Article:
I finally opened the last pack of three “Barely There” underwear I had bought in 2010 in the US; I didn’t really know what I had been saving them for, but I do remember how good they felt—smooth, weightless, snug.
Yes, snug, even on the battle sites around the lower body, especially at the waist and upper thighs, stretching imperceptibly to accommodate the larger than the standard Large, the size I refuse for the life of me to go beyond, for beyond lies the point of no return—the X territories and then Kingdom Come!
It’s simply amazing how those stretch bands are able to hold their ground against any pressure—implosion, gravity, anything. They keep you in decent yet comfortable enough shape whatever position you take. Even when you’re sitting down and all excess collects around the belly, Barely There dams it all in place.
Indeed, I’m rediscovering the joys my personal hoards of the good stuff, apart from Barely There, brings; they definitely more than justify their price. Besides, when else do I enjoy them?
The urgency came to me when I woke up from a nap in the living-room La-Z-Boy after the 10 o’clock news—yes, the nap comedian George Burns told us about in case one still needed yet a sure sign if one had gotten old, the nap one succumbs to before sleeping.
I rose to turn off the Christmas lights, but turned off the air-conditioner instead.
In fact, in my case, there have been enough disturbing signs. I’ve been leaving my cell phone behind too often, which I thought bad enough until I left home without the handbag that contained it. Of course, I got the usual exaggerated eye-rolling and head-shaking from Vergel.
But the other day he had no excuse himself: Both of us stood inside the inert elevator for a while, neither one of us remembering to press the G button to make it go.
Comfort over everything
Ah, time does fly whether you’re having fun or not, so might as well find enjoyment where you can find it, and sometimes it’s right here among your untouched hoards. Alas, with the enjoyment comes some heartbreak, such as that brought by my now discolored French laced bras, outgrown and outlasted.
I’ve found it particularly hard to part with the sexy nighties. I like seeing them in my closet, if only for the memories. They still look new despite fairly extensive use. Of course, even if they were still usable, the days would be too cold to risk wearing them, though the real risk is probably looking ridiculous.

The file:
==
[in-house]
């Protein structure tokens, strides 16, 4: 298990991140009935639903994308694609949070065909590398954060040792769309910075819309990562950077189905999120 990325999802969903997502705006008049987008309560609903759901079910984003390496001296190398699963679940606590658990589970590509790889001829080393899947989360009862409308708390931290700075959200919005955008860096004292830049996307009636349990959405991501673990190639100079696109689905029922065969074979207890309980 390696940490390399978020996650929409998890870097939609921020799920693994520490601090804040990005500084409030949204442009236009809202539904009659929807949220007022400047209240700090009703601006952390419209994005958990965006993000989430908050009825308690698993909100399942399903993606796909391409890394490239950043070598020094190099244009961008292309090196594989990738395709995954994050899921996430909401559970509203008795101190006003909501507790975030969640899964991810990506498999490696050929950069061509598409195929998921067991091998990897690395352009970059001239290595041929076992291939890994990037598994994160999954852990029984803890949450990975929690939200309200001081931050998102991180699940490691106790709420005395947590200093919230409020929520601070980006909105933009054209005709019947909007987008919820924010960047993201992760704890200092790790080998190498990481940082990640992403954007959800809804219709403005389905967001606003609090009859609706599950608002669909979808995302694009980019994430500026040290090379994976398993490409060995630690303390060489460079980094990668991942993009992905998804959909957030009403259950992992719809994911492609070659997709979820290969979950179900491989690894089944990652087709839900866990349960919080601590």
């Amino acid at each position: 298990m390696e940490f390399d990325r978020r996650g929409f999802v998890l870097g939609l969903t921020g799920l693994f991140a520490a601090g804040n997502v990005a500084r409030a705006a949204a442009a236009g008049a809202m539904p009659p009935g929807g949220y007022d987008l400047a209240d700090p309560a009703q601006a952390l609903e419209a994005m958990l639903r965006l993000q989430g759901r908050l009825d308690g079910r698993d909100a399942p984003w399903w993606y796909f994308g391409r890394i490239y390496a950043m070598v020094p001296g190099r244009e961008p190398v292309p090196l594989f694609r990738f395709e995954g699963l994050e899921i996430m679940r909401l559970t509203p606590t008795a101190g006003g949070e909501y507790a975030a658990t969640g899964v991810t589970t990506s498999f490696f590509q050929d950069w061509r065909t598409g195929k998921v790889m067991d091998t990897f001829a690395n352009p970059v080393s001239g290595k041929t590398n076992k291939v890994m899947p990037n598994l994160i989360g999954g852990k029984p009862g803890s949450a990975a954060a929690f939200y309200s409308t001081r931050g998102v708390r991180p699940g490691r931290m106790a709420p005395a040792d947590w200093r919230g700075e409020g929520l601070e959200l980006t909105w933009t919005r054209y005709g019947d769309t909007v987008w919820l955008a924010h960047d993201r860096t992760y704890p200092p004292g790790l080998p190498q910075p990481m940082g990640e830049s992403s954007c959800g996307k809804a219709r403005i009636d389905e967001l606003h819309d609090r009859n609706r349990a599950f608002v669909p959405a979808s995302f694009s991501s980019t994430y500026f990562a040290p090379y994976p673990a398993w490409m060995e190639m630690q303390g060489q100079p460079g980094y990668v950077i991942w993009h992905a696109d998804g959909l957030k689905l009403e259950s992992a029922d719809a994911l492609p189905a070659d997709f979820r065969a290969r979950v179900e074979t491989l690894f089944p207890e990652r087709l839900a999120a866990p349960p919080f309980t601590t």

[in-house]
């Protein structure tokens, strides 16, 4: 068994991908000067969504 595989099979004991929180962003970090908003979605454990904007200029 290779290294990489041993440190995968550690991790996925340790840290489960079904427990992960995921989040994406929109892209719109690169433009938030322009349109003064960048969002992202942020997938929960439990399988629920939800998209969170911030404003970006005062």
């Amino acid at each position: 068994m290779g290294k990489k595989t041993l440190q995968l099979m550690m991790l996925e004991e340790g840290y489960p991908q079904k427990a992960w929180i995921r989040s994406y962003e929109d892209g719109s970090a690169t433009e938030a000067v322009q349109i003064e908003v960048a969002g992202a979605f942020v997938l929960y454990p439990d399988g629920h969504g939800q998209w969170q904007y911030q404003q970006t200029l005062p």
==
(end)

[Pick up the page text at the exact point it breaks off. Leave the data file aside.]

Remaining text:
Some of the magic may yet be there, but any distraction, let alone an unsightly one, does not help. Well-outgrown nighties are definitely in that category, but so are those virginal white cottons from “Downton Abbey” that fit only a Lady Mary.
I’ve settled for a long red cotton T-shirt, a Valentine gift from widowed cousin Ninit, who, judging by her gifts, seems turning naughtier as she ages. Written big across the chest are the initials VS, my husband’s own initials, although actually intended for Victoria’s Secret.
The T-shirt is banking more on brand reputation than anything else; at any rate, it’s as daring as I can go without endangering my health.
I must confess to a strong tendency to choose comfort over everything, even at work, which, after all, we both do from home—specifically, from our living room, just a few steps outside our bedroom, from which we emerge hardly presentable to the public.
Our living room is where we watch TV, read and write, not too far from where we eat, wearing the same working clothes, which my gentleman grandfather, who wore slippers only in the bedroom, would never have approved.
I suppose comfort and enjoyment of the finer things in life can go hand in hand as well. As I’ve said, now’s the time to enjoy the hoards, so we, both coffee drinkers, are thinking of bringing out our collection of English demitasse, but we may still choose to not dress up for it.
I know someone who did something of the sort long before I even thought of it—Inday, a really classy lady I have always admired and kept a deep affection for. It had occurred to her, too, perhaps prematurely by my standards, that it was time. She told her well-trained staff to put away the everyday tableware and bring out the English china, the heavy silverware, and the long-stemmed glasses—for everyday use.
One day, Inday was having friends over for an impromptu lunch. She called home to alert her staff and discuss the menu. When they arrived, she was aghast to see her retired china, glasses and utensils on the table. Not wanting to embarrass anyone, she did not confront her staff until her guests had gone. The head maid replied that they knew better than to have guests use their everyday ware.
“Yung pang araw-araw, Ma’am? May bisita ho kayo, eh. Siempre ilalabas namin yung nakatago.”